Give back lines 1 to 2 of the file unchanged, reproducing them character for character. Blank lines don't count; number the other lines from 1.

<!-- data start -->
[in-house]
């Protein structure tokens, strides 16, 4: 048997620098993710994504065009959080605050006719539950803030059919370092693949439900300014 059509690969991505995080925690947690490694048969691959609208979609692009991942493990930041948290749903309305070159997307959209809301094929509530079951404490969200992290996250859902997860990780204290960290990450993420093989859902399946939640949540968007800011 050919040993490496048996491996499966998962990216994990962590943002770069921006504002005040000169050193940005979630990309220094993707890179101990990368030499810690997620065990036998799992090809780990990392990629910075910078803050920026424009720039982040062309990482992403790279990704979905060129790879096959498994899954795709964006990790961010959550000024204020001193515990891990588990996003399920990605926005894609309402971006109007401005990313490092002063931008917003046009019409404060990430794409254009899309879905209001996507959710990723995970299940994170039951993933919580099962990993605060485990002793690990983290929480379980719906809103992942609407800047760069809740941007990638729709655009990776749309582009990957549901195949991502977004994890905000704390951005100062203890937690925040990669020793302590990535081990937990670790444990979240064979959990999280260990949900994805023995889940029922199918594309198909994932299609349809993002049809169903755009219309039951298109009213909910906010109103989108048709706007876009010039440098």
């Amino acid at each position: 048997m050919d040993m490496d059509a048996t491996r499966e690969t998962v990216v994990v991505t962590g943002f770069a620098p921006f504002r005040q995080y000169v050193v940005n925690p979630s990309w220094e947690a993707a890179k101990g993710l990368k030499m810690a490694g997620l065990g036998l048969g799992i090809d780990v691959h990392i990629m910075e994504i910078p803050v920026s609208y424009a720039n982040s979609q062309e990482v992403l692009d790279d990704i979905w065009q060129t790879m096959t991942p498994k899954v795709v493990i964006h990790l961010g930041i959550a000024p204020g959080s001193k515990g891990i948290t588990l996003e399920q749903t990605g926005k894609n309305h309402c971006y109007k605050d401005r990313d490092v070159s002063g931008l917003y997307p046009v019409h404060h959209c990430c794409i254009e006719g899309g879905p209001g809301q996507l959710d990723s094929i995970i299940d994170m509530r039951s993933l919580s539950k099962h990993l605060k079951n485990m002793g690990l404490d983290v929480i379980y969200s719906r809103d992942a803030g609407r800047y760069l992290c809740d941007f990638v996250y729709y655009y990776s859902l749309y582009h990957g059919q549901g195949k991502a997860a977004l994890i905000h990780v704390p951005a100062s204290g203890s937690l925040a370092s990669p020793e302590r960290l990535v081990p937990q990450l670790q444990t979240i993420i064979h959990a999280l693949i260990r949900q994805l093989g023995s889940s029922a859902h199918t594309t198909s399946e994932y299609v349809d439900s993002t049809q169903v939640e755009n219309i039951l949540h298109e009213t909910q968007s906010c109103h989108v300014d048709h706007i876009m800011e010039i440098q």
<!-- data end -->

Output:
[in-house]
């Protein structure tokens, strides 16, 4: 048997620098993710994504065009959080605050006719539950803030059919370092693949439900300014 059509690969991505995080925690947690490694048969691959609208979609692009991942493990930041948290749903309305070159997307959209809301094929509530079951404490969200992290996250859902997860990780204290960290990450993420093989859902399946939640949540968007800011 050919040993490496048996491996499966998962990216994990962590943002770069921006504002005040000169050193940005979630990309220094993707890179101990990368030499810690997620065990036998799992090809780990990392990629910075910078803050920026424009720039982040062309990482992403790279990704979905060129790879096959498994899954795709964006990790961010959550000024204020001193515990891990588990996003399920990605926005894609309402971006109007401005990313490092002063931008917003046009019409404060990430794409254009899309879905209001996507959710990723995970299940994170039951993933919580099962990993605060485990002793690990983290929480379980719906809103992942609407800047760069809740941007990638729709655009990776749309582009990957549901195949991502977004994890905000704390951005100062203890937690925040990669020793302590990535081990937990670790444990979240064979959990999280260990949900994805023995889940029922199918594309198909994932299609349809993002049809169903755009219309039951298109009213909910906010109103989108048709706007876009010039440098």